Chapter 1 – The Need to Know

Author: Kevin George

This book is a work in progress. Posts on this blog are to enable readers to examine the manuscript and make commentary. These blog posts are NOT the final version!

The fundamental question related to the topic of atonement is, “On what basis does a holy God offer forgiveness for our sins so we can have a right standing before Him?” The desire to be forgiven applies to all people, and a lack of feeling forgiven, or a misunderstanding of God’s forgiveness, can generate a guilt complex that is manifested in various forms. Throughout human history there have been many and varied teachings on how to obtain God’s forgiveness, and an erroneous method of obtaining it can lead to horrible consequences and extreme practices such as self-immolation and child sacrifices. For the last 500 to 1000 years (depending on how it is defined and by whom), Protestant Christianity has offered a version of how God forgives, through what is claimed to be a biblical teaching of atonement, called Penal Substitution. But this version requires that a thinking person accept some claims which on its face appear to be perverse, or at least inverse, to what we would expect from a loving God. Many people have rejected Christianity due to these atonement claims and the poor answers which are given to their inquiries. This problem has also led some people from within Christianity to have a crisis of belief to the point of rejecting Christianity.

Critics outside of Christianity, and increasingly within Christianity, question the penal substitution teaching regarding forgiveness and atonement; it claims that God would not, or could not, forgive our sins unless and until men tortured and murdered his innocent son, thereby somehow getting paid for humanity’s sin debt. Only after men committed this evil deed was God capable or willing to forgive. Furthermore, it has God declaring as righteous and innocent those individuals who claim to have a particular faith, yet with no condition of actually living righteously. Naturally, the doctrine is never taught in such a direct and blunt manner. Rather, it is taught as a loving God providing a substitute who would willingly take our place in punishment and death, which provides the means by which God can now accept sinful humanity.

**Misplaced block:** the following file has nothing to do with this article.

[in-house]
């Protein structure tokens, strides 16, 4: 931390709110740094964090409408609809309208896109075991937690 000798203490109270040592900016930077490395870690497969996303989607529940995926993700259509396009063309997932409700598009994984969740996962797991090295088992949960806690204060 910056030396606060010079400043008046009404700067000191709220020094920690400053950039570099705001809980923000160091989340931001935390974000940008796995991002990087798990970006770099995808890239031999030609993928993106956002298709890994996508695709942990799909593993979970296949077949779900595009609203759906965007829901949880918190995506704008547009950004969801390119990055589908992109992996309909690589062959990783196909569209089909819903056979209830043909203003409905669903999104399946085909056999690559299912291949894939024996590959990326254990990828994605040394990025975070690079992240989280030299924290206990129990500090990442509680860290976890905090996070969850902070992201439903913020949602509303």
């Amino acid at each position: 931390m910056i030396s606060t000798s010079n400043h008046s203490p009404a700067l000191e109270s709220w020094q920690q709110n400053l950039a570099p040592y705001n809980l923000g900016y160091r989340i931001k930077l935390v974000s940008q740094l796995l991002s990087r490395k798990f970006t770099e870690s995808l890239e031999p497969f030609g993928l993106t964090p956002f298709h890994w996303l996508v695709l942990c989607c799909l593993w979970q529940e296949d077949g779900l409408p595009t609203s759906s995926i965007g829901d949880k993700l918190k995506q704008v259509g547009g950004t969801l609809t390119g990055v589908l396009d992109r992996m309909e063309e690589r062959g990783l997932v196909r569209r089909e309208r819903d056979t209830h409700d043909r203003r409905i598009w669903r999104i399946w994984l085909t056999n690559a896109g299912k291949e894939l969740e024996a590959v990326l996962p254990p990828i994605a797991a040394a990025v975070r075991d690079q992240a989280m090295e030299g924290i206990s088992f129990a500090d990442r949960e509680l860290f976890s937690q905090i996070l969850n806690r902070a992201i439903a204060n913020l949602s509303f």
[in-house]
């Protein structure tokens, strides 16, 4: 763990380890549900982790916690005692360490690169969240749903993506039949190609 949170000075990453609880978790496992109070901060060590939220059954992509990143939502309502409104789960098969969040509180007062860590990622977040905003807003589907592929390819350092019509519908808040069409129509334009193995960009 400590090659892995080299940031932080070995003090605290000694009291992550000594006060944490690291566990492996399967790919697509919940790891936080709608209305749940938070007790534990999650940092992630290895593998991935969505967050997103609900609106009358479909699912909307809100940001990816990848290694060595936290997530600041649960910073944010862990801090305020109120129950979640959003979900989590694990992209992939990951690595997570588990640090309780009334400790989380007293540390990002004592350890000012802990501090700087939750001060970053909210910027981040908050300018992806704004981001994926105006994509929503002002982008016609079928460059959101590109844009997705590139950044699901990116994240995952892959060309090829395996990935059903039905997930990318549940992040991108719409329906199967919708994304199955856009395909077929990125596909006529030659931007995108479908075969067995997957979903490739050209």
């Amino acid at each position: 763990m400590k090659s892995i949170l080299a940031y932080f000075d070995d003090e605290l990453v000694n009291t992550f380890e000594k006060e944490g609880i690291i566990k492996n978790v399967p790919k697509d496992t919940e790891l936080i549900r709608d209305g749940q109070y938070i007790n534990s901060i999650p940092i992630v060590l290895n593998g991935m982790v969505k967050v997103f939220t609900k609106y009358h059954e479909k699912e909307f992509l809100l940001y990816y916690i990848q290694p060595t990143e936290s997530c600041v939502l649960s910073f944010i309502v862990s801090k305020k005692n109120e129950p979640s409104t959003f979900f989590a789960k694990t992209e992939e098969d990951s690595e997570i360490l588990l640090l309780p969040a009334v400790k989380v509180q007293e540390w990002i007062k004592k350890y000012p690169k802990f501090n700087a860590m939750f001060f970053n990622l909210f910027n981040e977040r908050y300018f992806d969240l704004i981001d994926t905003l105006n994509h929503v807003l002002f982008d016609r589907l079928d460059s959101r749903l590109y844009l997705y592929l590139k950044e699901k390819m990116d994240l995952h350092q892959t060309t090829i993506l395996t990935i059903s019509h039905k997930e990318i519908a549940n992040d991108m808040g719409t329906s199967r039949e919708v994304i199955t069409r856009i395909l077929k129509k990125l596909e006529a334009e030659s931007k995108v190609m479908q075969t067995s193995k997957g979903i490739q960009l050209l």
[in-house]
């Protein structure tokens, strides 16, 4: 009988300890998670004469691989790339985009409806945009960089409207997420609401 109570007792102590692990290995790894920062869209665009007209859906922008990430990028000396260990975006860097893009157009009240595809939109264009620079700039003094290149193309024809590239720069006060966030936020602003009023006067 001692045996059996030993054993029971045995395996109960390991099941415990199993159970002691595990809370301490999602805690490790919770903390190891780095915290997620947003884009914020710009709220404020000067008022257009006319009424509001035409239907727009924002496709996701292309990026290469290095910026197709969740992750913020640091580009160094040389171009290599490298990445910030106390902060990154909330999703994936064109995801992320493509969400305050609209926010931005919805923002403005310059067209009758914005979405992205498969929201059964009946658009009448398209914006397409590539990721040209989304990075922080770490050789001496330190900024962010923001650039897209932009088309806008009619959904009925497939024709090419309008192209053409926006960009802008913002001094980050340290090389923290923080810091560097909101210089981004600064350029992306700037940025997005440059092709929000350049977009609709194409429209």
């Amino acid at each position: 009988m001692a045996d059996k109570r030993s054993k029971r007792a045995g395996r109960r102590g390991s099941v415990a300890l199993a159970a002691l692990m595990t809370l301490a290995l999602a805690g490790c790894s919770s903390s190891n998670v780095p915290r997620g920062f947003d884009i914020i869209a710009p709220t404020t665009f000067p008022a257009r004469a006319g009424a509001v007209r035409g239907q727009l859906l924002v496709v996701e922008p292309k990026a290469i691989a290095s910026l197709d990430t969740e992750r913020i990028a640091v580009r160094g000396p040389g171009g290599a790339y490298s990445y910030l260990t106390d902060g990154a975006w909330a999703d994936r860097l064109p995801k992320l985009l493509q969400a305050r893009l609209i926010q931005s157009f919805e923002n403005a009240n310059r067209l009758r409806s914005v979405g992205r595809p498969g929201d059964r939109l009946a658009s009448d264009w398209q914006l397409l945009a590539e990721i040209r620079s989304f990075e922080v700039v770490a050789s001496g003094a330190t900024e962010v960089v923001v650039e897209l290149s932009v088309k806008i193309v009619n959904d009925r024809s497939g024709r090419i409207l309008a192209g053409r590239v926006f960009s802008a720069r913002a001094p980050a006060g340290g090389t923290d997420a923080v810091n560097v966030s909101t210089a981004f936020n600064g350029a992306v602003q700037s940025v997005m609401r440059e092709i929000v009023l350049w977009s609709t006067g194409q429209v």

This book is intended to examine the most common atonement teaching within Christianity called Penal Substitutionary Atonement (often abbreviated as PSA in this book), and will provide a biblical explanation of an alternative and more biblical view which the author calls Reconciliational Atonement.

It is important to state that not all churches within what is generically called “Christianity” teach Penal Substitutionary Atonement, as it is predominantly a Protestant doctrine. The Roman Catholic and Greek Orthodox churches are examples of this exception, and their views will be mentioned in Chapter 2. The few Protestant churches which do not teach some form of PSA are the exception, as the prevailing view within most of Christianity is some form of PSA, with various nuances or emphasis in different groups.

This book will briefly examine the most common atonement teachings which have been proposed throughout the centuries of church history. Then the Penal Substitutionary Atonement (PSA) doctrine will be examined logically and biblically, as well as its resulting consequences. After an introduction, there will be an examination of various topics that factor into the atonement doctrine. Then, important scripture passages will be investigated and a more biblical model of atonement will (hopefully) be proposed. Lastly, possible objections and questions will be considered.

In summary, this book seeks to show biblically (exegetically) and logically why the Penal Substitution model is in error, and propose that the more accurate biblical model is Reconciliational Atonement, which results in ceasing from sin, living godly lives, and becoming reconciled to God. As William Lane Craig states in his book, Atonement and the Death of Christ, “[T]he work of contemporary Christian philosophers on the doctrine of the atonement has been largely uninformed by biblical exegesis.”